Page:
What These Lawsuits Demonstrate

Both the lawsuits filed by the California DFEH and the EEOC demonstrate how pervasive workplace sexual harassment and discrimination can be in some workplaces in the state. Both federal and state laws prohibit workplace discrimination on the basis of gender. Sexual harassment is considered a type of unlawful sex discrimination when it is pervasive enough to create a hostile working environment.

The conduct described in the DFEH's complaint appears to have been continuous, severe, and ongoing. This type of environment would likely make it difficult for the victims to be able to perform the tasks of their jobs. The lawsuit also alleged retaliation against employees who filed complaints. People who are retaliated against for filing complaints about discrimination or harassment can also file separate complaints of retaliation.

If approved by the court, the settlement with the EEOC will result in the establishment of an $18 million fund for the victims of discrimination and harassment at Activision Blizzard. Affected employees will be able to file claims for restitution from the fund for the losses they have suffered because of the discrimination and harassment they have suffered.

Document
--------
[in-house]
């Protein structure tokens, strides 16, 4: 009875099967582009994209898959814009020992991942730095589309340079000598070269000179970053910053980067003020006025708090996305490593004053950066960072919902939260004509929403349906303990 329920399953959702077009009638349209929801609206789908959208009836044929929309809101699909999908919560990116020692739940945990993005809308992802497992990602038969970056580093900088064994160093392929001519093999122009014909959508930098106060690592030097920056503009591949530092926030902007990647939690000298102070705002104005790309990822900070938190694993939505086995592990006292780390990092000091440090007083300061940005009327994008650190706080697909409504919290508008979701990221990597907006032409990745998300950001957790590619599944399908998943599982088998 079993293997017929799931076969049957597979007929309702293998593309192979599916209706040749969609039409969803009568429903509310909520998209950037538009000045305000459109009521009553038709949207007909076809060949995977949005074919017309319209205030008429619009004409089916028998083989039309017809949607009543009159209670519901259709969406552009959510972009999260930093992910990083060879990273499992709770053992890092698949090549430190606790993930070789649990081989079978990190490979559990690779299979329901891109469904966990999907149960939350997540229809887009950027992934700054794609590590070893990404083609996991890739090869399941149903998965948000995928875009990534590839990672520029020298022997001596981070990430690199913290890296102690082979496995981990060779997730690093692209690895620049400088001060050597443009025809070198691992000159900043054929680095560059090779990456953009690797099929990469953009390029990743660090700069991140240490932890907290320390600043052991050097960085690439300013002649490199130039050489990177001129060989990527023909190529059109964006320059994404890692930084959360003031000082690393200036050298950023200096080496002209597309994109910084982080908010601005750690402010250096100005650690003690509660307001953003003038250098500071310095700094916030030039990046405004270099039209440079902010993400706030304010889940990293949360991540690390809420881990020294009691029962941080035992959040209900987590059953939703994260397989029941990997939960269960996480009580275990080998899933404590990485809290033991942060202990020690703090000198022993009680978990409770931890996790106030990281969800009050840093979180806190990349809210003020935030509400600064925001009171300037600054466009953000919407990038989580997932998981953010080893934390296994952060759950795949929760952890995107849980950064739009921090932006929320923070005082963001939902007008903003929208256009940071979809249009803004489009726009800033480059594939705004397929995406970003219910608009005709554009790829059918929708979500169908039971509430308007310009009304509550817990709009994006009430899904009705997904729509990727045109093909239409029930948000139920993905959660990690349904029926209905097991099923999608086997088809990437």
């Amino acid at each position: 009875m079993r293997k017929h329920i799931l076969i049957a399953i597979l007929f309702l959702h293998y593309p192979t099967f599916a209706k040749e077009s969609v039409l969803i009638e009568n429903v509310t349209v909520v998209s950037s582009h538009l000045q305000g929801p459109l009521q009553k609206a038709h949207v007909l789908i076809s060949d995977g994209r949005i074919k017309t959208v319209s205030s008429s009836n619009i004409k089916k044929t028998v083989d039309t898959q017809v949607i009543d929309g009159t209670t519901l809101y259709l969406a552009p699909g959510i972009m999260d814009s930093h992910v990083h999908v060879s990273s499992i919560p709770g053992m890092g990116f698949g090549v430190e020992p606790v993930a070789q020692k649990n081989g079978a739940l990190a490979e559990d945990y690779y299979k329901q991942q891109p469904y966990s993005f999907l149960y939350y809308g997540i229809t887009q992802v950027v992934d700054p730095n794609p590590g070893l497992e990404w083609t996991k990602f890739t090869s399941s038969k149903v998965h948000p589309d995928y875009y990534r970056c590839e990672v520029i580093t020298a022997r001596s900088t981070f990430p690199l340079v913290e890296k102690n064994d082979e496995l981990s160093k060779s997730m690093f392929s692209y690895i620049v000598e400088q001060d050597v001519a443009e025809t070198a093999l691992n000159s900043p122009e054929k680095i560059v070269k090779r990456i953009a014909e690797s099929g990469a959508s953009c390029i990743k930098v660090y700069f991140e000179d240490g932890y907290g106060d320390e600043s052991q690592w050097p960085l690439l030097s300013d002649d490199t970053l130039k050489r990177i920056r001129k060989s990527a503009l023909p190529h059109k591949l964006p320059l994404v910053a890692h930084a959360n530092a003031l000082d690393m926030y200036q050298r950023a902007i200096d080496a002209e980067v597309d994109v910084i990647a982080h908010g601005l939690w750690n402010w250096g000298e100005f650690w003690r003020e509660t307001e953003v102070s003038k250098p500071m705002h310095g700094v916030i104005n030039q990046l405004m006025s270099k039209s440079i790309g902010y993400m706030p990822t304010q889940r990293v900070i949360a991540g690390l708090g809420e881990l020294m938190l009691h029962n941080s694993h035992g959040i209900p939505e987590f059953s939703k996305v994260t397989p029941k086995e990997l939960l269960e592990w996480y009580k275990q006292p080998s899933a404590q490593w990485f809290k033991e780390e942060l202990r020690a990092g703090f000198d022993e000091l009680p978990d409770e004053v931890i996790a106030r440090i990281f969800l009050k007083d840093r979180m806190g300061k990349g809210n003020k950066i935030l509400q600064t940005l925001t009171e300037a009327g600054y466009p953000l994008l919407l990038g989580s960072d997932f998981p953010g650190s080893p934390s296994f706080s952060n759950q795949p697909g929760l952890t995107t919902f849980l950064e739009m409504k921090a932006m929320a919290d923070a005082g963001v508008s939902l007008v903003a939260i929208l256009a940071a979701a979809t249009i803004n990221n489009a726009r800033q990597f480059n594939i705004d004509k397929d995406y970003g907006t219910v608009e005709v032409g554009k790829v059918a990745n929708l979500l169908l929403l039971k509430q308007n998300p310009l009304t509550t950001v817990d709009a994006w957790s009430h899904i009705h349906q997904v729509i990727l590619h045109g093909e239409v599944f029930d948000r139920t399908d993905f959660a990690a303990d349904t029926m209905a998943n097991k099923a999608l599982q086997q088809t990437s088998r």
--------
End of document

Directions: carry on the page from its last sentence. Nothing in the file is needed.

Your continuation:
How Should People Handle Workplace Sex Discrimination or Harassment?

When people are subjected to discrimination or harassment at work based on their gender, they should review their company's policies to determine how to file internal complaints. Most cases are not as egregious as what is described as occurring at Activision Blizzard, but some are. In cases involving single incidents of inappropriate jokes or conduct, a worker might be able to tell the other person to stop the inappropriate behavior. However, in other cases, it might be necessary to file an internal complaint with human resources.

Any complaint filed with a supervisor or an HR professional should be in writing, and the employee making the complaint should retain a copy. The company should then initiate an investigation into what occurred. If it finds that sexual harassment or discrimination occurred, it should appropriately discipline the perpetrator regardless of the position that he or she holds. It is illegal for a company to retaliate against an employee for complaining about sexual harassment or discrimination even if the company finds that the incident did not qualify as illegal discrimination or harassment.